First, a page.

The Hawk and Owl Trust has failed dismally to explain their position as far as I am concerned. This statement appeared on the Hawk and Owl website which I now intend to analyse:
Philip Merricks, Chairman Hawk and Owl Trust
20 Jan 2015
‘You will be aware that the RSPB formally announced last year that, although they supported a Hen Harrier brood management scheme in principle, they would not support it in practice until forty pairs of Hen Harriers had become established on the moors of Northern England.
This was a good idea as it would have required grouse moor managers to demonstrate that they had stopped persecuting Hen Harriers. But, to get to forty pairs would have taken a long time and as the Hen Harrier is a colonial nesting species, this would have meant that it is likely that in time significant numbers of HHs would have nested on just a few moors and most other moors would have no nests. Which might not have been helpful in getting HHs widely established. And as one MP unhelpfully said at a meeting in the House of Commons, that postponing a brood management scheme trial until forty pairs were established, was similar to a doctor saying to his patient that he wasn’t going to give him any medicine until he was well on the road to recovery.
Hence, the Hawk and Owl Trust Board of Trustees thought long and hard about how real and realistic pressure could be put on grouse moor managers and their gamekeepers to immediately stop persecuting Hen Harriers. The Trustees came up with two immoveable conditions that would need to be agreed to before the Trust would talk to Defra:
1) All Hen Harriers fledged within a brood management scheme trial would be satellite tagged so that their movements could be tracked. And the knowledge that they were tagged (and the fear that other HHs might be) would prevent any gamekeepers from shooting them in the sky.
2) Should any Moorland Association, Game & Wildlife Trust, or National Gamekeepers Organisation member be proved to have illegally interfered with a Hen Harrier nest or to have persecuted a Hen Harrier on their grouse moors, the Hawk & Owl Trust would pull out its expertise from the brood management scheme trial.
It was well understood, appreciated and accepted by Defra and others that these two conditions meant that it would then become in the interests of grouse moor managers to ensure that Hen Harrier persecution would cease – ie that these two conditions would mean that there would be an immediate overriding reason for grouse moor interests to protect Hen Harriers.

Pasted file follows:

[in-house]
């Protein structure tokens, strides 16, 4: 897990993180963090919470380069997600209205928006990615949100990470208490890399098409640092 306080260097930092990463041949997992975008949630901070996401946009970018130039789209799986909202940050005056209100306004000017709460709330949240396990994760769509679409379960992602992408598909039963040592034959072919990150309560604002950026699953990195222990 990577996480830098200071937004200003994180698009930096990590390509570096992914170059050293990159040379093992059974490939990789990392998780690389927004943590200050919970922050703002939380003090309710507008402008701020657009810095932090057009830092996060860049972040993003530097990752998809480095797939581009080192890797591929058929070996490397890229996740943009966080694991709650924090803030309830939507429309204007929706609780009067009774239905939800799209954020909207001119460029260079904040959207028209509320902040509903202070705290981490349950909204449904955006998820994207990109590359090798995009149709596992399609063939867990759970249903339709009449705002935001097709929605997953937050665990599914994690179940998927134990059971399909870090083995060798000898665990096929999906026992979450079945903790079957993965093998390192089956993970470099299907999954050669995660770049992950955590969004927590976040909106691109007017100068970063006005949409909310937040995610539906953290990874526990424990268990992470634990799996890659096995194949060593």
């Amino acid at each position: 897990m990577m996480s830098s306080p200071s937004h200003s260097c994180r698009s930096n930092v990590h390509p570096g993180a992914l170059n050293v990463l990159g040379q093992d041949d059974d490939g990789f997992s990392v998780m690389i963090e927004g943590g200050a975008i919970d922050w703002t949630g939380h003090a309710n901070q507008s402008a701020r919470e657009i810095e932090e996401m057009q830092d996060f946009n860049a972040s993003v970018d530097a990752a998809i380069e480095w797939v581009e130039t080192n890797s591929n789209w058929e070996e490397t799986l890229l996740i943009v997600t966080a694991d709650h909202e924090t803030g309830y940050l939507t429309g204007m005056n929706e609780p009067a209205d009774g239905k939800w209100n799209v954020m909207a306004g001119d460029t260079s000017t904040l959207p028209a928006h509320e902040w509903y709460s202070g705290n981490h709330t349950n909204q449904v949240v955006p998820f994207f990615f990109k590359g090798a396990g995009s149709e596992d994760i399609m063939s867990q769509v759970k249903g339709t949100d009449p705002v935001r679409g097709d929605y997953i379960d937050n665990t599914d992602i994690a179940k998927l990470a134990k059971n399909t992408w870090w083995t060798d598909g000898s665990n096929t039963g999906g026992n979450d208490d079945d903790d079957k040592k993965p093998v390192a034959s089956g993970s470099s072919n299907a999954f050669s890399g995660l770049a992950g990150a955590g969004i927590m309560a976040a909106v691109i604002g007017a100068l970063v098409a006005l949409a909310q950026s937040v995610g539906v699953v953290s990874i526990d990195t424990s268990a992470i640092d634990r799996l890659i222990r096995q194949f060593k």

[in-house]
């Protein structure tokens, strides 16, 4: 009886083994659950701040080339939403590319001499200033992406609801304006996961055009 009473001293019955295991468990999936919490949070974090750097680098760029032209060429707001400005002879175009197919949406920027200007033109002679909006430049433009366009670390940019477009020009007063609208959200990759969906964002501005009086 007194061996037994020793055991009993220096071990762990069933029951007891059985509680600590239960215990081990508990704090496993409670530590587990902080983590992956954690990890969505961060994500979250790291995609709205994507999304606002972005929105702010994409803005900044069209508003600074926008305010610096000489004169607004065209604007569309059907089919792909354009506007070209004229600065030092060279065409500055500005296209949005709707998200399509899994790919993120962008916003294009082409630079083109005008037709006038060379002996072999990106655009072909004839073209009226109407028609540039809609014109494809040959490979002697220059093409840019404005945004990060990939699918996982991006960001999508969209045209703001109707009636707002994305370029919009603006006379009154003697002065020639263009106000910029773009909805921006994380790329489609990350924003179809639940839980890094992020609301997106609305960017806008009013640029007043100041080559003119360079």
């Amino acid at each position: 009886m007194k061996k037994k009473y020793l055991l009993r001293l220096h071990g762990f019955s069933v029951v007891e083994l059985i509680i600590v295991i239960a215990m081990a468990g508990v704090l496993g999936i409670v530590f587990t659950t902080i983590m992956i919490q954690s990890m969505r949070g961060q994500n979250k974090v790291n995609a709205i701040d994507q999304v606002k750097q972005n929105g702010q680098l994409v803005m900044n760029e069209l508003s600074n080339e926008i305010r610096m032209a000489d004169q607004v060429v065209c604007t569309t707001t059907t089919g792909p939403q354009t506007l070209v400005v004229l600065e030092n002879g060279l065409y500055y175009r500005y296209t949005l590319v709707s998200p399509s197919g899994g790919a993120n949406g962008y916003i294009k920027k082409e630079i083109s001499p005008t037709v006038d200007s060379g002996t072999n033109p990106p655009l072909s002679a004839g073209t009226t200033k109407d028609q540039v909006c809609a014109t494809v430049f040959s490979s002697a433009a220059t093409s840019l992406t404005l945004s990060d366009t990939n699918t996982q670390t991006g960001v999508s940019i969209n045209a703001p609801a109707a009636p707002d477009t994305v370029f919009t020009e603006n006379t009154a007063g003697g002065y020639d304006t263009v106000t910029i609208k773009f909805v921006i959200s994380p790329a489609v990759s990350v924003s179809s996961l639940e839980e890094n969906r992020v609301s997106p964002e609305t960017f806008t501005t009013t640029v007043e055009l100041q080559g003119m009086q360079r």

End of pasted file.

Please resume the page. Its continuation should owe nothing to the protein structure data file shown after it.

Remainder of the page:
Let’s start with the conditions:
Condition 1: fledged Hen Harriers must be tagged. This is nothing to do with a brood management trial. It can happen anyway, and it’s clearly one of the things that grouse shooters fear most – being caught at it! Only the guilty need worry but that might be quite a few people. An expansion in the number of satellite-tagged birds has already happened and through the generosity of LUSH and others is likely to continue. It is the surest way to demonstrate the scale of the problem of illegal persecution and the more Hen Harriers that are tagged the better. It’s nothing to do with a brood management scheme. And because Hen Harriers move around such a lot it is not the least dependent on cooperation from grouse moor managers. This is a pretty worthless condition.
Condition 2: this is about building trust, I assume, although actually it is about building fear in the criminals’ minds rather than trust in the minds of those who love the Hen Harrier. The RSPB’s suggestion, of no brood management scheme coming into place until there are 40 pairs of Hen Harrier in England is a much better way to build trust because it depends on the majority behaving well and a tangible gain of Hen Harriers on the ground. Since more Hen Harriers is what everyone says they want, then let’s see them before the criminals get to operate a brood management scheme (even though the agreement for the brood management scheme to come into operation could be in place from the start). 40 pairs seems characteristically over-understanding by the RSPB. If I were the grouse shooting industry I’d grab it while it is still on the table.
Now let’s go back to the biology of the situation:
Philip Merricks says that to get to 40 pairs would take a long time. I think he is wrong, but if he is right then that’s just too bad, isn’t it?